"Mommy is older than Grandpa. I know because she is taller."

"Time goes fast when I'm playing and slow when I have to wait.""Time is invisible. It's like air. You can't see it or hear it, but you can use it or waste it."

"People need to be home on time."

Crayola Kids magazine suggests that these quotes from children's discussions of time may leave you wondering if kids understand time. They don't!

"For young children, time consists of `now' and `then.' `Then' is anything past or future that isn't happening right now," says Kenneth Bower, Ph.D., associate professor of education at the University of Charleston, S.C. "Kids can't differentiate between two weeks ago and two months ago. For them, both describe `a long time ago.' "

Many young children (under the age of 7) believe "yesterday" refers to any past event and "tomorrow" is any event in the future. Others confuse the entire concept, saying, "I'm going to the doctor after lunch yesterday."

Time consists of two aspects - the sequence of events and the duration or length of time intervals. Understanding of sequence comes first.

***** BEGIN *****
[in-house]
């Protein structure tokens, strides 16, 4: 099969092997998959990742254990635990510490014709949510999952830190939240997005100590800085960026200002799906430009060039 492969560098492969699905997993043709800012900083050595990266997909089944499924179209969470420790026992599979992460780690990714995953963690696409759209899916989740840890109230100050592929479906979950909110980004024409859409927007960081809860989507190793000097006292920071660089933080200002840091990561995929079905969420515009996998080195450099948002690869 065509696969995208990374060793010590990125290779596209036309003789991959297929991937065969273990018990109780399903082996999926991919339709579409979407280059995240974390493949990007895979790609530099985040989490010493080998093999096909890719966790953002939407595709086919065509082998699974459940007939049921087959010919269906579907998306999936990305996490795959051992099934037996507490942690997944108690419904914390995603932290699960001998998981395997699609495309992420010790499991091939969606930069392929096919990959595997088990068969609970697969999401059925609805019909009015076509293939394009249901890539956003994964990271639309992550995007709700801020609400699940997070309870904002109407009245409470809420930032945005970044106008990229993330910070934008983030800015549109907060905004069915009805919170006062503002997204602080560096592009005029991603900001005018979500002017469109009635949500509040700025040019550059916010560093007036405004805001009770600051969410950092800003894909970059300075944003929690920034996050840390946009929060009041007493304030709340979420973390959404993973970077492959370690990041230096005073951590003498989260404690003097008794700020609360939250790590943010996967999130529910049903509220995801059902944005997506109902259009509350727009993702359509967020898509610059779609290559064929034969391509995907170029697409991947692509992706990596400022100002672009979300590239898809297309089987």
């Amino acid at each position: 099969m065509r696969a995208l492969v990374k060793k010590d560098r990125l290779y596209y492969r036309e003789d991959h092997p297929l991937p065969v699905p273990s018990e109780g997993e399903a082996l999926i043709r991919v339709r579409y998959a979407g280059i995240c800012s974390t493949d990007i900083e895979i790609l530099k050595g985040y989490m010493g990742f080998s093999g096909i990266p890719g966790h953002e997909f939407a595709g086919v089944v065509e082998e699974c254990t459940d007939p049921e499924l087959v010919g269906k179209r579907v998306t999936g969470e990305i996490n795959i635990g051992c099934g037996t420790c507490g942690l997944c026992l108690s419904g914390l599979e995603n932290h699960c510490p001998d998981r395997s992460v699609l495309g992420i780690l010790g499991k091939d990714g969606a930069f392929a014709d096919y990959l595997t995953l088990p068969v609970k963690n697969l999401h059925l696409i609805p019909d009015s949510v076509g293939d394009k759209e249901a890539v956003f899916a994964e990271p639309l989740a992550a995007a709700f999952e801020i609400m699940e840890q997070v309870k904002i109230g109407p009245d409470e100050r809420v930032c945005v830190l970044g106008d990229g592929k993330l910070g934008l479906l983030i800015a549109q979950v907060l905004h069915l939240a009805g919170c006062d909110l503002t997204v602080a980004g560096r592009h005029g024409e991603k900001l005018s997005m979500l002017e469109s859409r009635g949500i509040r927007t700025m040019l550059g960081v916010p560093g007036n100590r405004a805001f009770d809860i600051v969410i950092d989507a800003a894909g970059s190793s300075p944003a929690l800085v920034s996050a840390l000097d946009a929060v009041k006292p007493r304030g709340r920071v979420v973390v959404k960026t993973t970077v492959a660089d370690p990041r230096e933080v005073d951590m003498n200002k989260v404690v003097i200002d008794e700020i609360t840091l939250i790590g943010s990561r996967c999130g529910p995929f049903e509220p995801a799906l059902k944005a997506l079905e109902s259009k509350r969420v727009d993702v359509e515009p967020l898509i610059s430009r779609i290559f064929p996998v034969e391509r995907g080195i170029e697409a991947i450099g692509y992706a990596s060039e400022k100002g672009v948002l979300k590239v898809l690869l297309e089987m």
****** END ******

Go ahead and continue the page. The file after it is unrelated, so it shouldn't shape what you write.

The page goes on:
Children understand best what they have experienced personally. Some can tell you details in proper sequence about an experience but have no concept of how long ago it occurred.

Because of their limited understanding of time, children can't be expected to understand historical events in terms of time. If the dinosaurs lived a long time ago and Grandpa went to school a long time ago, a child may believe the two events happened in the same vague time period.

Kids also confuse age with size, believing that a person who is bigger is older. Some youngsters think that when people stop growing, they stop aging.

Parents often respond to a child's request for help by saying, "I'll be there in a minute," or "I'll be there soon." In 10 seconds, the child pleads, "Will you help me now?"

Bower explains, "From a child's perspective, `a minute' and `soon' are the same as an eternity. He is certain `a minute' has passed and `soon' must be here." Bower suggests that parents avoid using possibly confusing time references. "A better answer might be, `I'll be there after I finish putting away the dishes.' "

Help children develop time concepts by recording the events in their lives. Keep a family journal of the best thing that happens each day. At the end of the year it's a reminder of the positive way time is spent.